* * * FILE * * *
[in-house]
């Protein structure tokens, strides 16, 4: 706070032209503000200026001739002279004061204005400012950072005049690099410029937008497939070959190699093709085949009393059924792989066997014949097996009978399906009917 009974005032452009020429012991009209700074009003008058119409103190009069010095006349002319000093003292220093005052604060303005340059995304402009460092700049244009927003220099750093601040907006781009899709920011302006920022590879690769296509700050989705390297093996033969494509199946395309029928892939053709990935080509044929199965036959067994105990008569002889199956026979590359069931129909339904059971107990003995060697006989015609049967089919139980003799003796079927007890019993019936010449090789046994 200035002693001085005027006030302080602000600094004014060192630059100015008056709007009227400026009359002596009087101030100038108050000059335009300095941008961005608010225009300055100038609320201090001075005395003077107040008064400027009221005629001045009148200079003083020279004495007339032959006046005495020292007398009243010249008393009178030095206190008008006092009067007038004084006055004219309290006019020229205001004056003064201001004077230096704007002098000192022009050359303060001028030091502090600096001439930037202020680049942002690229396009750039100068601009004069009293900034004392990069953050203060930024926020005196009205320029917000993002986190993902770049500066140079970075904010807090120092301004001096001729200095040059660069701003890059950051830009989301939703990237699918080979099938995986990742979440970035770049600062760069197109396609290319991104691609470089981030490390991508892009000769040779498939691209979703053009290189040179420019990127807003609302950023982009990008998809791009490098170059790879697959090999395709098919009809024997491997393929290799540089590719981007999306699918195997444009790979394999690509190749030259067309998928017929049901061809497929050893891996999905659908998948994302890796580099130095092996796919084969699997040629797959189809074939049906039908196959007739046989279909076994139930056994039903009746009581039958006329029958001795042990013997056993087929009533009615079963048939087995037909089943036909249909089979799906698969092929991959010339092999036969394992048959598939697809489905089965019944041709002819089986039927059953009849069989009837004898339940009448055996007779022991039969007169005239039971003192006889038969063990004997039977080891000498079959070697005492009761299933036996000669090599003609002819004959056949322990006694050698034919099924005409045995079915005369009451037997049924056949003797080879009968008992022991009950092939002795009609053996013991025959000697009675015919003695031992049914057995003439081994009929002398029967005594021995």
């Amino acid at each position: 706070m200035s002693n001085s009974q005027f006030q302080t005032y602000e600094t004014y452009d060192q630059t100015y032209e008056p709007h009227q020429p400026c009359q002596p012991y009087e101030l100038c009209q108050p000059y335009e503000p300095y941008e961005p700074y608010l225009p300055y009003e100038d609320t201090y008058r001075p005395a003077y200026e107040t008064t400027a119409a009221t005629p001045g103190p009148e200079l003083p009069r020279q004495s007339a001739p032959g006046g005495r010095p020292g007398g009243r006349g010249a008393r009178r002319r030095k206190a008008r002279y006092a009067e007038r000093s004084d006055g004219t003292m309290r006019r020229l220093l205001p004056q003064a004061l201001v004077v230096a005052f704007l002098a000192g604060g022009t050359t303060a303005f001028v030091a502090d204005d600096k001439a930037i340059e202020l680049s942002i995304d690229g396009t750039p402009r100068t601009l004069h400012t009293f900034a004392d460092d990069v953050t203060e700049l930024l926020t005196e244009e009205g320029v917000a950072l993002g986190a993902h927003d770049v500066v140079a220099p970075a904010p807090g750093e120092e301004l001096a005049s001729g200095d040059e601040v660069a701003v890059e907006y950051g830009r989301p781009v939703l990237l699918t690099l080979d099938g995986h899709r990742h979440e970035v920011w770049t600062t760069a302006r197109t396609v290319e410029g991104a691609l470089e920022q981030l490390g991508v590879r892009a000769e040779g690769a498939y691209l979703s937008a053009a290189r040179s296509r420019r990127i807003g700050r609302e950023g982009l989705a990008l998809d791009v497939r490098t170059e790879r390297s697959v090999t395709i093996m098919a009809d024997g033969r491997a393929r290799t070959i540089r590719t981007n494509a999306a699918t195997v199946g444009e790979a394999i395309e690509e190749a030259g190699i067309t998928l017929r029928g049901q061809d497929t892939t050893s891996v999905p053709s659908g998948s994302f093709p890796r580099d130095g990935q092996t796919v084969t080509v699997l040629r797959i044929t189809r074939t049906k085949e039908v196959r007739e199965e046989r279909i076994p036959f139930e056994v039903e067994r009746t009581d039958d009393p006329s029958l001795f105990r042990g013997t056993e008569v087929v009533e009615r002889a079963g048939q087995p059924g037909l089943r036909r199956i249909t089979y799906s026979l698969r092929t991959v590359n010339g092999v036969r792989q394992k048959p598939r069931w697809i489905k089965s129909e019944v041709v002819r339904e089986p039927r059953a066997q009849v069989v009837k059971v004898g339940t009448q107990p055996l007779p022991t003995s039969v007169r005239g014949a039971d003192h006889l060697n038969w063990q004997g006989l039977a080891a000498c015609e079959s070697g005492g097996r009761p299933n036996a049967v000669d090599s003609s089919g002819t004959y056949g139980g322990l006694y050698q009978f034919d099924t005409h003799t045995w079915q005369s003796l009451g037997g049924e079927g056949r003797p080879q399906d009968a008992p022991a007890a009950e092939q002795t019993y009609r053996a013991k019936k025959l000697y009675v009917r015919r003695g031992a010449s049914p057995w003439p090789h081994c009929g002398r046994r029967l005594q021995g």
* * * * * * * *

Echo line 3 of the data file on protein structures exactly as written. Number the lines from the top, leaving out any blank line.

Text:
């Amino acid at each position: 706070m200035s002693n001085s009974q005027f006030q302080t005032y602000e600094t004014y452009d060192q630059t100015y032209e008056p709007h009227q020429p400026c009359q002596p012991y009087e101030l100038c009209q108050p000059y335009e503000p300095y941008e961005p700074y608010l225009p300055y009003e100038d609320t201090y008058r001075p005395a003077y200026e107040t008064t400027a119409a009221t005629p001045g103190p009148e200079l003083p009069r020279q004495s007339a001739p032959g006046g005495r010095p020292g007398g009243r006349g010249a008393r009178r002319r030095k206190a008008r002279y006092a009067e007038r000093s004084d006055g004219t003292m309290r006019r020229l220093l205001p004056q003064a004061l201001v004077v230096a005052f704007l002098a000192g604060g022009t050359t303060a303005f001028v030091a502090d204005d600096k001439a930037i340059e202020l680049s942002i995304d690229g396009t750039p402009r100068t601009l004069h400012t009293f900034a004392d460092d990069v953050t203060e700049l930024l926020t005196e244009e009205g320029v917000a950072l993002g986190a993902h927003d770049v500066v140079a220099p970075a904010p807090g750093e120092e301004l001096a005049s001729g200095d040059e601040v660069a701003v890059e907006y950051g830009r989301p781009v939703l990237l699918t690099l080979d099938g995986h899709r990742h979440e970035v920011w770049t600062t760069a302006r197109t396609v290319e410029g991104a691609l470089e920022q981030l490390g991508v590879r892009a000769e040779g690769a498939y691209l979703s937008a053009a290189r040179s296509r420019r990127i807003g700050r609302e950023g982009l989705a990008l998809d791009v497939r490098t170059e790879r390297s697959v090999t395709i093996m098919a009809d024997g033969r491997a393929r290799t070959i540089r590719t981007n494509a999306a699918t195997v199946g444009e790979a394999i395309e690509e190749a030259g190699i067309t998928l017929r029928g049901q061809d497929t892939t050893s891996v999905p053709s659908g998948s994302f093709p890796r580099d130095g990935q092996t796919v084969t080509v699997l040629r797959i044929t189809r074939t049906k085949e039908v196959r007739e199965e046989r279909i076994p036959f139930e056994v039903e067994r009746t009581d039958d009393p006329s029958l001795f105990r042990g013997t056993e008569v087929v009533e009615r002889a079963g048939q087995p059924g037909l089943r036909r199956i249909t089979y799906s026979l698969r092929t991959v590359n010339g092999v036969r792989q394992k048959p598939r069931w697809i489905k089965s129909e019944v041709v002819r339904e089986p039927r059953a066997q009849v069989v009837k059971v004898g339940t009448q107990p055996l007779p022991t003995s039969v007169r005239g014949a039971d003192h006889l060697n038969w063990q004997g006989l039977a080891a000498c015609e079959s070697g005492g097996r009761p299933n036996a049967v000669d090599s003609s089919g002819t004959y056949g139980g322990l006694y050698q009978f034919d099924t005409h003799t045995w079915q005369s003796l009451g037997g049924e079927g056949r003797p080879q399906d009968a008992p022991a007890a009950e092939q002795t019993y009609r053996a013991k019936k025959l000697y009675v009917r015919r003695g031992a010449s049914p057995w003439p090789h081994c009929g002398r046994r029967l005594q021995g």